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Whelan, D.A. (2004). On the Intermingling of Conflict and Deficit: The Case of a Hospitalized Boy with Oppositional Defiant Disorder. J. Infant Child Adolesc. Psychother., 3(1):119-137.

(2004). Journal of Infant, Child & Adolescent Psychotherapy, 3(1):119-137

On the Intermingling of Conflict and Deficit: The Case of a Hospitalized Boy with Oppositional Defiant Disorder

David A. Whelan, PSYD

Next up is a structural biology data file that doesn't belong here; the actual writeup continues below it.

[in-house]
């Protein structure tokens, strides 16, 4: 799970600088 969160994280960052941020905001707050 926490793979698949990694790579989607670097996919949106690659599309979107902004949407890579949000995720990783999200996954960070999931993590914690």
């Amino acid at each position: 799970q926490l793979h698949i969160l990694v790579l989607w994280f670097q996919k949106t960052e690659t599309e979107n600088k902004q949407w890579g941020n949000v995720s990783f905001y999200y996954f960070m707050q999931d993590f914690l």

The contrast between “conflict” and “deficit” models of psychological disturbance, their relative weight in any given case, and the nature of their interrelatedness have persisted as topics of both clinical and theoretical interest. Given the development of neuropsychological constructs as useful explanations for some aspects of the “externalizing” disorders of childhood, there appears to be some risk of lessened attention to the role of intrapsychic conflict in such clinical presentations. Using clinical material from the treatment of a severely behaviorally disordered inpatient youth, I present a case for the ubiquity of conflict in such presentations and its interpretation as an aid in symptomatic improvement.

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